Regional Research Projects
The Gulf of Mexico Sea Grant programs in 2008-2009 funded nearly $700,000 in two regional research projects dealing with hazard resilience. One project studied what made businesses able to reopen after Hurricane Katrina in order to help agencies after future disasters better allocate assistance to businesses. Another project, aimed at making buildings safer during storms, studied the use of a fiber reinforced polymer connection mechanism to make buildings less likely to fail from stress due to high winds.
Because the first round of regional research funding was so successful, the U.S. Environmental Protection Agency’s Gulf of Mexico Program joined the Sea Grant regional research effort as a partner and helped support two more projects in 2010-11. In one of the projects, a legal research team will determine how takings laws (which involve a government entity, private person or corporation taking ownership of land for the public good) may apply to sea-level rise. In the other project, scientists will create a storm-surge and wave model that also factors in sea-level rise.
Modeling business return in New Orleans after Katrina.
Researchers will develop models for post-Hurricane Katrina business return in New Orleans. By developing models and using first-hand survey data set collected after the storm, her findings could be useful in planning and policy development for economic recovery in the Gulf of Mexico. The models also will be beneficial to the Federal Emergency Management Agency, the Louisiana Recovery Authority and local planning agencies.
Development of a load-transfer mechanism to reduce hurricane-induced building failures.
Under hurricane-strength winds, the nails, plates, screws and clips that fasten roofs and walls together often weaken a home’s structural integrity, leading to partial or total collapse. This project successfully developed and tested a high-performance, fiber-composite connection system that provides greater structural strength. The system can be used in new construction as well as to retrofit older buildings, and the building industry and communities are looking to consider its use in hurricane-prone regions.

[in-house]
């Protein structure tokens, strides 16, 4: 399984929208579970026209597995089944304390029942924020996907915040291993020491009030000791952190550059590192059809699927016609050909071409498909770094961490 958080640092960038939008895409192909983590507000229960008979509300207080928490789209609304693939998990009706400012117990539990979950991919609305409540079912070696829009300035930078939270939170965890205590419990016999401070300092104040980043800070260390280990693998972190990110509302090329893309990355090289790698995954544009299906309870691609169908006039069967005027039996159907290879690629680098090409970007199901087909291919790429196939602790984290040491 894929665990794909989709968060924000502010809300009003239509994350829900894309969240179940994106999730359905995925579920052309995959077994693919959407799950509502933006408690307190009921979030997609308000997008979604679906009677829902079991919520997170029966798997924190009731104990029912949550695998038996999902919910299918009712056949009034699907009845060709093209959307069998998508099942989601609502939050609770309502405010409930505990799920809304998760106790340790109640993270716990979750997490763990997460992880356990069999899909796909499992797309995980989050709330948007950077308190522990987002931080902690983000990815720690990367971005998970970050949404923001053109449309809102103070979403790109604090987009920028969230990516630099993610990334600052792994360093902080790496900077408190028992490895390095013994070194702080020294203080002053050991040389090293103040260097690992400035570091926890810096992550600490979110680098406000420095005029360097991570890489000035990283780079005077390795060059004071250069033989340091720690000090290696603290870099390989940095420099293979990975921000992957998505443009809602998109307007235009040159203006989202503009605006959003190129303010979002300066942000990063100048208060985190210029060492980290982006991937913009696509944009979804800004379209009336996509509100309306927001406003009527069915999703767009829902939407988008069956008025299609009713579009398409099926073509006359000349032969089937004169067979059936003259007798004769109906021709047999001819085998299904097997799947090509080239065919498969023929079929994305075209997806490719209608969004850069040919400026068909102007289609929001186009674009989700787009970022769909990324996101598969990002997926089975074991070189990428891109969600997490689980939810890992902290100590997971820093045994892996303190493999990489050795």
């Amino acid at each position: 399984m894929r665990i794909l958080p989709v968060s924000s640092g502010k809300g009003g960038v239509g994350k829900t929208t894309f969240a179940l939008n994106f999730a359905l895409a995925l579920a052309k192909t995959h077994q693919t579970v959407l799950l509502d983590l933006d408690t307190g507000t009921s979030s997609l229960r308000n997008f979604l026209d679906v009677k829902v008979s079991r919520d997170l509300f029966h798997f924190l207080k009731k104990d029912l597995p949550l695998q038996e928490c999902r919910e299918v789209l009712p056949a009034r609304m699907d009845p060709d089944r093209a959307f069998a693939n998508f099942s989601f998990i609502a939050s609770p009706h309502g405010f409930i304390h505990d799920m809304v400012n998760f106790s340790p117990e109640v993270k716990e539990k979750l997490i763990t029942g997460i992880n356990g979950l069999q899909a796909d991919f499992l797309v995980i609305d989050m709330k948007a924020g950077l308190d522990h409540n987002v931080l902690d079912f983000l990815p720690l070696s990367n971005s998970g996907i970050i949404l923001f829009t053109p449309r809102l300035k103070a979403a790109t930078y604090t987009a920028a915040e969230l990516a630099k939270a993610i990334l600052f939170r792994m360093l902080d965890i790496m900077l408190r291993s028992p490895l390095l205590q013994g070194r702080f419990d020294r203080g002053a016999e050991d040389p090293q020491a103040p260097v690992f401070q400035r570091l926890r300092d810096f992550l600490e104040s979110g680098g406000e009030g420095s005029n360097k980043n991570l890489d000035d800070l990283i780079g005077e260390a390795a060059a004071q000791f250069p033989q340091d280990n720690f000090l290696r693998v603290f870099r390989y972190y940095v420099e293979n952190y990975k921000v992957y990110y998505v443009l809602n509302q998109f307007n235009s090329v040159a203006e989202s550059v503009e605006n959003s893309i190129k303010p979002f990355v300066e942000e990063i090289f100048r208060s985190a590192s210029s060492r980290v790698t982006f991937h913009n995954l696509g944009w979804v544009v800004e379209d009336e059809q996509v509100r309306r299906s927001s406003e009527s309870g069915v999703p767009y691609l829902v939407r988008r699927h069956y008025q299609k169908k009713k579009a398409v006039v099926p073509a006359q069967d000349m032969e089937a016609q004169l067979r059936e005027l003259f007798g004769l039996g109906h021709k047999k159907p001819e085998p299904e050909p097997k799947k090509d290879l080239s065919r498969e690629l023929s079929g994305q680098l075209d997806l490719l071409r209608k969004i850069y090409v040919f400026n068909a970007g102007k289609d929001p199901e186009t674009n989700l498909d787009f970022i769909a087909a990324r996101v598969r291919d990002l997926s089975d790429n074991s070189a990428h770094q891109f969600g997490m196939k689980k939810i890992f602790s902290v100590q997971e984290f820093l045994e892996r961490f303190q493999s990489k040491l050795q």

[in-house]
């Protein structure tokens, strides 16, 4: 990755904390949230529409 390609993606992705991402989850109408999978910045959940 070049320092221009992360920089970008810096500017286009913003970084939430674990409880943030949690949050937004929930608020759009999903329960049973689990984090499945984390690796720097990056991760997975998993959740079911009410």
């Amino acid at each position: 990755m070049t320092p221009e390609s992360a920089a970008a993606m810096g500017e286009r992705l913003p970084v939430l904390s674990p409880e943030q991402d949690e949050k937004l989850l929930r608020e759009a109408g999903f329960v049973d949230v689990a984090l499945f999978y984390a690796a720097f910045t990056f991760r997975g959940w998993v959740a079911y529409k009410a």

Implications of takings law in planning for sea-level rise.
Lawyers will use traditional methods of legal research and writing, including the review of statutory, judicial, regulatory and other legal materials, in the areas of eminent domain, regulatory takings law, environmental law and land-use planning law to develop innovative policies for adaptation to sea-level rise in the Gulf of Mexico. Even assuming the conservative estimates of sea-level rise, there is alarming potential for causing physical and economic harm to millions of people in the region, yet no Gulf States have implementable, meaningful policies or regulations directly addressing sea-level rise. Local government regulators, planners and attorneys will benefit from the legal analyses and recommendations developed in this project, as well as from innovative land-use planning tools that will be created.
A climate-change projection model for hurricane flooding, wave action, economic damages and population dynamics.
Scientists will aim to help improve management and decision-making regarding future development and engineering protection along the Gulf of Mexico by providing a model for storm surge and waves that accounts for sea-level rise. This project also will predict the economic impact of climate changes at three sites along the Gulf and provide local governments with a tool to help them make decisions in terms of financial and social costs related to climate change at individual, neighborhood, local and regional levels. The project also will create a hurricane simulator game for K-12 students. (more information)